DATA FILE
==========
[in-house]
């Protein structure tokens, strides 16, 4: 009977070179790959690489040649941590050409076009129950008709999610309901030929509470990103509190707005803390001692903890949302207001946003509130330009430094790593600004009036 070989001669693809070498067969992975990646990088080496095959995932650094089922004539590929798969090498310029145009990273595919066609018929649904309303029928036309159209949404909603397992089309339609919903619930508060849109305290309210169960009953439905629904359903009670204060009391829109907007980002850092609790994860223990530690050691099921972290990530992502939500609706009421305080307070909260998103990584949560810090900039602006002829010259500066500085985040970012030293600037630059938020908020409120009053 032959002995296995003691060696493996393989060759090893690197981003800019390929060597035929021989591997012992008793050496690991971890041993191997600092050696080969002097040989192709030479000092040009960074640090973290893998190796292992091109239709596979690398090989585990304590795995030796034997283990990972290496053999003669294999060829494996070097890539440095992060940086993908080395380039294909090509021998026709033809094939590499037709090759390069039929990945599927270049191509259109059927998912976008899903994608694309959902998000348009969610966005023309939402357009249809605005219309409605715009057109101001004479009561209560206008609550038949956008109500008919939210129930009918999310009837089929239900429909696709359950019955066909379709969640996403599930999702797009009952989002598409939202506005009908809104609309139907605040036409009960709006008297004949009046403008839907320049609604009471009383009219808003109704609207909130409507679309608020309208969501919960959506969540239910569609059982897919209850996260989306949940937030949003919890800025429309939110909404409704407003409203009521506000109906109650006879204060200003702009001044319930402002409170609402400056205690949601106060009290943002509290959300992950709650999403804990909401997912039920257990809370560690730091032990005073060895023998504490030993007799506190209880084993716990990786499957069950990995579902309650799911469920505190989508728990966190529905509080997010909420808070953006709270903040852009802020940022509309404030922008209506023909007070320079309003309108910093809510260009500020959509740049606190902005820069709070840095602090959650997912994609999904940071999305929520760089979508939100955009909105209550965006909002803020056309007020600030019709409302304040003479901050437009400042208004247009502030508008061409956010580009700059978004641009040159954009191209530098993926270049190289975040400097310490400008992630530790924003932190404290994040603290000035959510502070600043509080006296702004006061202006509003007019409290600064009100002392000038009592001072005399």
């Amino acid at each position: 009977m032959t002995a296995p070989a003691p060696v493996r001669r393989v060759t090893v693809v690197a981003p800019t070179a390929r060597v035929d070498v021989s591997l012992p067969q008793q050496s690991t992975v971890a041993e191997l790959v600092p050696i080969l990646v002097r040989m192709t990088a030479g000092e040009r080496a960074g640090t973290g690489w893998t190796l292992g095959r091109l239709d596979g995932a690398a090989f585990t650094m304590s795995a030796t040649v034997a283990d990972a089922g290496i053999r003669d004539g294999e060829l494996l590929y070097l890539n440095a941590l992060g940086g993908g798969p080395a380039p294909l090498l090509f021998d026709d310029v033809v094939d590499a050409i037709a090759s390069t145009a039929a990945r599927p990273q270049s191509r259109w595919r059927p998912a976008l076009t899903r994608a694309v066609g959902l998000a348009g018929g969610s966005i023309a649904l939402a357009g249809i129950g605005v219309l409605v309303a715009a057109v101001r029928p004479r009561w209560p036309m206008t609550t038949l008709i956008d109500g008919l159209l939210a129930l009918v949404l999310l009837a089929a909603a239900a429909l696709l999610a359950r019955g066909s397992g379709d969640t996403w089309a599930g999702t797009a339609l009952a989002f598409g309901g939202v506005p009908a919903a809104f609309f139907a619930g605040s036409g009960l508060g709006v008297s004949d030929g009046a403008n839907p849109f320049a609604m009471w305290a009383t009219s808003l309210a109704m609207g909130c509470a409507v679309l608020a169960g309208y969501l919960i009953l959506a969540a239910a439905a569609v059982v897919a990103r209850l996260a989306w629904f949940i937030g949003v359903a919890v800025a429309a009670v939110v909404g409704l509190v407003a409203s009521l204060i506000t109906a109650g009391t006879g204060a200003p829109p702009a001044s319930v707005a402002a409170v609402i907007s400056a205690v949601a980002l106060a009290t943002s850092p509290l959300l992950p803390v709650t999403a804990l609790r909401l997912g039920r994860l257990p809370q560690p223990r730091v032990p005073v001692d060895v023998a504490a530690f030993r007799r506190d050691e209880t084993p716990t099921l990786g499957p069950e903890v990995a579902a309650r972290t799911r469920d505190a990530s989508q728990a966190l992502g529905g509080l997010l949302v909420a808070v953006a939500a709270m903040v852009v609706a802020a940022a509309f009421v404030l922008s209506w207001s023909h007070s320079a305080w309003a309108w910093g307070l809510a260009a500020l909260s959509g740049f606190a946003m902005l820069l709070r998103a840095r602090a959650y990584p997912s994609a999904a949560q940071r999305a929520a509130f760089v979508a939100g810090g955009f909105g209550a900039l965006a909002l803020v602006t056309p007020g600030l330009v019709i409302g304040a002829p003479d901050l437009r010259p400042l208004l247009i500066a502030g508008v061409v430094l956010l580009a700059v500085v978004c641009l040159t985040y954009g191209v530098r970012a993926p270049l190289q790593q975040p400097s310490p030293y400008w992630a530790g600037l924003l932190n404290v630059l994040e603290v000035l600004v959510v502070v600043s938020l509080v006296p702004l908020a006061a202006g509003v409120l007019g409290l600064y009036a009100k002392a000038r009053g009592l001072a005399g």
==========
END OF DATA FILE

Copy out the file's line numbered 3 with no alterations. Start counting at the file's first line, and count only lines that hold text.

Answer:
């Amino acid at each position: 009977m032959t002995a296995p070989a003691p060696v493996r001669r393989v060759t090893v693809v690197a981003p800019t070179a390929r060597v035929d070498v021989s591997l012992p067969q008793q050496s690991t992975v971890a041993e191997l790959v600092p050696i080969l990646v002097r040989m192709t990088a030479g000092e040009r080496a960074g640090t973290g690489w893998t190796l292992g095959r091109l239709d596979g995932a690398a090989f585990t650094m304590s795995a030796t040649v034997a283990d990972a089922g290496i053999r003669d004539g294999e060829l494996l590929y070097l890539n440095a941590l992060g940086g993908g798969p080395a380039p294909l090498l090509f021998d026709d310029v033809v094939d590499a050409i037709a090759s390069t145009a039929a990945r599927p990273q270049s191509r259109w595919r059927p998912a976008l076009t899903r994608a694309v066609g959902l998000a348009g018929g969610s966005i023309a649904l939402a357009g249809i129950g605005v219309l409605v309303a715009a057109v101001r029928p004479r009561w209560p036309m206008t609550t038949l008709i956008d109500g008919l159209l939210a129930l009918v949404l999310l009837a089929a909603a239900a429909l696709l999610a359950r019955g066909s397992g379709d969640t996403w089309a599930g999702t797009a339609l009952a989002f598409g309901g939202v506005p009908a919903a809104f609309f139907a619930g605040s036409g009960l508060g709006v008297s004949d030929g009046a403008n839907p849109f320049a609604m009471w305290a009383t009219s808003l309210a109704m609207g909130c509470a409507v679309l608020a169960g309208y969501l919960i009953l959506a969540a239910a439905a569609v059982v897919a990103r209850l996260a989306w629904f949940i937030g949003v359903a919890v800025a429309a009670v939110v909404g409704l509190v407003a409203s009521l204060i506000t109906a109650g009391t006879g204060a200003p829109p702009a001044s319930v707005a402002a409170v609402i907007s400056a205690v949601a980002l106060a009290t943002s850092p509290l959300l992950p803390v709650t999403a804990l609790r909401l997912g039920r994860l257990p809370q560690p223990r730091v032990p005073v001692d060895v023998a504490a530690f030993r007799r506190d050691e209880t084993p716990t099921l990786g499957p069950e903890v990995a579902a309650r972290t799911r469920d505190a990530s989508q728990a966190l992502g529905g509080l997010l949302v909420a808070v953006a939500a709270m903040v852009v609706a802020a940022a509309f009421v404030l922008s209506w207001s023909h007070s320079a305080w309003a309108w910093g307070l809510a260009a500020l909260s959509g740049f606190a946003m902005l820069l709070r998103a840095r602090a959650y990584p997912s994609a999904a949560q940071r999305a929520a509130f760089v979508a939100g810090g955009f909105g209550a900039l965006a909002l803020v602006t056309p007020g600030l330009v019709i409302g304040a002829p003479d901050l437009r010259p400042l208004l247009i500066a502030g508008v061409v430094l956010l580009a700059v500085v978004c641009l040159t985040y954009g191209v530098r970012a993926p270049l190289q790593q975040p400097s310490p030293y400008w992630a530790g600037l924003l932190n404290v630059l994040e603290v000035l600004v959510v502070v600043s938020l509080v006296p702004l908020a006061a202006g509003v409120l007019g409290l600064y009036a009100k002392a000038r009053g009592l001072a005399g």